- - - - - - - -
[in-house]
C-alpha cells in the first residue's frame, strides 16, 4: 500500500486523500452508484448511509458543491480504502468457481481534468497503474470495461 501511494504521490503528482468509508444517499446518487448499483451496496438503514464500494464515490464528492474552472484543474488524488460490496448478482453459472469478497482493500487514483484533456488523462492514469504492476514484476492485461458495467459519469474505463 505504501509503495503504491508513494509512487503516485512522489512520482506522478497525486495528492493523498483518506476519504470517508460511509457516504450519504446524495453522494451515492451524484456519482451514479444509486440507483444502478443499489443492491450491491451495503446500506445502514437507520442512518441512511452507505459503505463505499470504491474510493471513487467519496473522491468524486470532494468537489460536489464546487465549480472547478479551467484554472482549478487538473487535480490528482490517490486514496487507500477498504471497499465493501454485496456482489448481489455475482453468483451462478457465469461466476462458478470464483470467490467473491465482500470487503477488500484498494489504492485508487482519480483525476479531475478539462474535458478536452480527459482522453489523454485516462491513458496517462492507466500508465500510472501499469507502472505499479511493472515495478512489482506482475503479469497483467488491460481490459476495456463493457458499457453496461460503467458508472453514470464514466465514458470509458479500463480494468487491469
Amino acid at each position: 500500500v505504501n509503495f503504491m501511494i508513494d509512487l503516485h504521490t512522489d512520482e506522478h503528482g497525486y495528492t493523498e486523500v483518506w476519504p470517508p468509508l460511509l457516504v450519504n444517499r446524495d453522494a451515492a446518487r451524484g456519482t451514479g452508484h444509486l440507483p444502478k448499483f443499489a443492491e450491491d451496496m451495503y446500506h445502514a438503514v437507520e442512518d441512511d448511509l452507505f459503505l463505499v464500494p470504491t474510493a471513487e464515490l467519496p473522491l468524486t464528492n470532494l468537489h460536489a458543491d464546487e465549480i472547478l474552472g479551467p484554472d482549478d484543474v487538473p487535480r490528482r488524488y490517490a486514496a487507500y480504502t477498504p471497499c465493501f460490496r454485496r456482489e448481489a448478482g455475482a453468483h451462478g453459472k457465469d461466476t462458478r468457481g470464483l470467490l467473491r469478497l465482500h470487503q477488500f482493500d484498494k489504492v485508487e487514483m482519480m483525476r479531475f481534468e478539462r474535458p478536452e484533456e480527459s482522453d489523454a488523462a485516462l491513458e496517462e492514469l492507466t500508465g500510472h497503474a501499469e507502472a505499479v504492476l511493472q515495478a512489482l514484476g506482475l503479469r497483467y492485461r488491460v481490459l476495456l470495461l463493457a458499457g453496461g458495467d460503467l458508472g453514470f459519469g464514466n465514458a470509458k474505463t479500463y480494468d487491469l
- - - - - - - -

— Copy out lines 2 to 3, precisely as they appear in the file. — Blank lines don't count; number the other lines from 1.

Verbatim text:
C-alpha cells in the first residue's frame, strides 16, 4: 500500500486523500452508484448511509458543491480504502468457481481534468497503474470495461 501511494504521490503528482468509508444517499446518487448499483451496496438503514464500494464515490464528492474552472484543474488524488460490496448478482453459472469478497482493500487514483484533456488523462492514469504492476514484476492485461458495467459519469474505463 505504501509503495503504491508513494509512487503516485512522489512520482506522478497525486495528492493523498483518506476519504470517508460511509457516504450519504446524495453522494451515492451524484456519482451514479444509486440507483444502478443499489443492491450491491451495503446500506445502514437507520442512518441512511452507505459503505463505499470504491474510493471513487467519496473522491468524486470532494468537489460536489464546487465549480472547478479551467484554472482549478487538473487535480490528482490517490486514496487507500477498504471497499465493501454485496456482489448481489455475482453468483451462478457465469461466476462458478470464483470467490467473491465482500470487503477488500484498494489504492485508487482519480483525476479531475478539462474535458478536452480527459482522453489523454485516462491513458496517462492507466500508465500510472501499469507502472505499479511493472515495478512489482506482475503479469497483467488491460481490459476495456463493457458499457453496461460503467458508472453514470464514466465514458470509458479500463480494468487491469
Amino acid at each position: 500500500v505504501n509503495f503504491m501511494i508513494d509512487l503516485h504521490t512522489d512520482e506522478h503528482g497525486y495528492t493523498e486523500v483518506w476519504p470517508p468509508l460511509l457516504v450519504n444517499r446524495d453522494a451515492a446518487r451524484g456519482t451514479g452508484h444509486l440507483p444502478k448499483f443499489a443492491e450491491d451496496m451495503y446500506h445502514a438503514v437507520e442512518d441512511d448511509l452507505f459503505l463505499v464500494p470504491t474510493a471513487e464515490l467519496p473522491l468524486t464528492n470532494l468537489h460536489a458543491d464546487e465549480i472547478l474552472g479551467p484554472d482549478d484543474v487538473p487535480r490528482r488524488y490517490a486514496a487507500y480504502t477498504p471497499c465493501f460490496r454485496r456482489e448481489a448478482g455475482a453468483h451462478g453459472k457465469d461466476t462458478r468457481g470464483l470467490l467473491r469478497l465482500h470487503q477488500f482493500d484498494k489504492v485508487e487514483m482519480m483525476r479531475f481534468e478539462r474535458p478536452e484533456e480527459s482522453d489523454a488523462a485516462l491513458e496517462e492514469l492507466t500508465g500510472h497503474a501499469e507502472a505499479v504492476l511493472q515495478a512489482l514484476g506482475l503479469r497483467y492485461r488491460v481490459l476495456l470495461l463493457a458499457g453496461g458495467d460503467l458508472g453514470f459519469g464514466n465514458a470509458k474505463t479500463y480494468d487491469l